“I never did things like this when I was your age,” she said. Her face was puckered around the eyes, her crow’s feet extending like roads from pools of blue. “Text me when you switch trains,” she said. “Do you have cash? Go get my wallet. You should always have cash when you travel.”

My mother has been looking old lately. Her father is dying in Henrietta, the little town he raised her in. He is a man who loves hummingbirds, and camping, and has been wheelchair-bound for the last four years. My mother asked me if I wanted to make the six-hour car ride north to say goodbye. Instead, I make the three-hour train ride south.

“Don’t leave,” my mother said. I left.

II. I have always wanted to be close to my mother, but my mother has taught me not to value relationships. She is the second of five sisters: Amy, Beth, Holly, Lisa, Carol. It reminds me of Little Women, only they never speak to one another. I do not know why my aunts don’t speak. They had as normal an upbringing as any other girls. My grandfather was a social worker for the state of New York, and the money didn’t stretch far over a family of seven. The girls got new shoes once a year, and my grandmother handmade all of their clothes – except for Carol, my mother likes to point out. Carol got the store-bought dresses.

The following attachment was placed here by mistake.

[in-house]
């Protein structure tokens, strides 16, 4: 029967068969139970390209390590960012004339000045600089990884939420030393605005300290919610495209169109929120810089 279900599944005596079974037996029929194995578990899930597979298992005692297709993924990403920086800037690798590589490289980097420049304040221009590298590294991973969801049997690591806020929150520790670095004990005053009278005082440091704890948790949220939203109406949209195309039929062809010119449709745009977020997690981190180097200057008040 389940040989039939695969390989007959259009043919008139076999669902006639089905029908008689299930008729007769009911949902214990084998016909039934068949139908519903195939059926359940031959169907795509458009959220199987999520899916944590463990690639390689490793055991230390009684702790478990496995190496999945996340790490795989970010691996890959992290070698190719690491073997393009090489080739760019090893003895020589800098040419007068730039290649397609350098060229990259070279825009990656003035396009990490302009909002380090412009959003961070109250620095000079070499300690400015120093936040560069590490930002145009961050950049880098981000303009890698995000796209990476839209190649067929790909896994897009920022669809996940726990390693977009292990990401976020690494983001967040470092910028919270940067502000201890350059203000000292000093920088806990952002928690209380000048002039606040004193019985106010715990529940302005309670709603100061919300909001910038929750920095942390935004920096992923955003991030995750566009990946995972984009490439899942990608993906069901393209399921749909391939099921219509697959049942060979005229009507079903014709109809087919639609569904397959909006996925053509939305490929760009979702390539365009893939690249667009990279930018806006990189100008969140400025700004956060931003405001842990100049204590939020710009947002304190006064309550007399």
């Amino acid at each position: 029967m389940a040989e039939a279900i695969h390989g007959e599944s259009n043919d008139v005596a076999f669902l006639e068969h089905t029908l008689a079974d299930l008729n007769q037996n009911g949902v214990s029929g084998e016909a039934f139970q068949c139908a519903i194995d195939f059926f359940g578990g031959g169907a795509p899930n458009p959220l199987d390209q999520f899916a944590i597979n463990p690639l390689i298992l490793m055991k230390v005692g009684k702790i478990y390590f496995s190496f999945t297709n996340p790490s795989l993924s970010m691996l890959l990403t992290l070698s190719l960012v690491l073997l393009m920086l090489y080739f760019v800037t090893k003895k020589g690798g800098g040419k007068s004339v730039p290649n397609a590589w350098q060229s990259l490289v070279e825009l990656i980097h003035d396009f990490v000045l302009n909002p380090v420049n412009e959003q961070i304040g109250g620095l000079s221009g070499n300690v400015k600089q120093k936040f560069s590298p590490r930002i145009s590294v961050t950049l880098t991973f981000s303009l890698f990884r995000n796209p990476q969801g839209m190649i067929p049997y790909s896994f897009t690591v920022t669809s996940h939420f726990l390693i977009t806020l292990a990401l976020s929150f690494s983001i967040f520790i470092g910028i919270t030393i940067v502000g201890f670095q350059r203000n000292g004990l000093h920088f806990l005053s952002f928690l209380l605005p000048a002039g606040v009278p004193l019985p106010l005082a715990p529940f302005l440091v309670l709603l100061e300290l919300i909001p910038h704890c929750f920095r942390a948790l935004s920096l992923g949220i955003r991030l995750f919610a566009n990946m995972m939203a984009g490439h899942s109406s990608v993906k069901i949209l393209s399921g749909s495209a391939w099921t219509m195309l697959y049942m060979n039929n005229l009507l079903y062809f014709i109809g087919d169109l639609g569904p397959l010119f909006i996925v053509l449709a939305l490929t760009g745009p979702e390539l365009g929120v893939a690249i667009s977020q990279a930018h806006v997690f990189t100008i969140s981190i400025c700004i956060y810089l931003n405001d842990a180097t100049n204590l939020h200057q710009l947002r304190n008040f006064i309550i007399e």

Travel was limited to camping trips in the Adirondacks or Virginia Beach, memories my mother swears she’s been trying to repress for as long as she can remember. One year, at sunrise, my grandfather set off for the washhouse in his pickup truck and failed to realize that the tent was still tied to the car, all five girls inside. When passing hikers waved frantically, he smiled and waved back.

“Did you ever see any bears?” I asked my mother once.

“Only at the dump,” she told me. “We used to drive over in the car to sit and watch.”

I had always assumed that my mother and her sisters would share a common bond, that these crazy camping experiences would have pulled them all together. Yet whenever they meet there is rigidness about them. Their faces are taut as if they are all grinding their teeth. They do not speak.

“Why is this?” I ask my grandmother. I lie on a mattress I bought secondhand and listen to the static of the phone line. Traffic hums outside my window.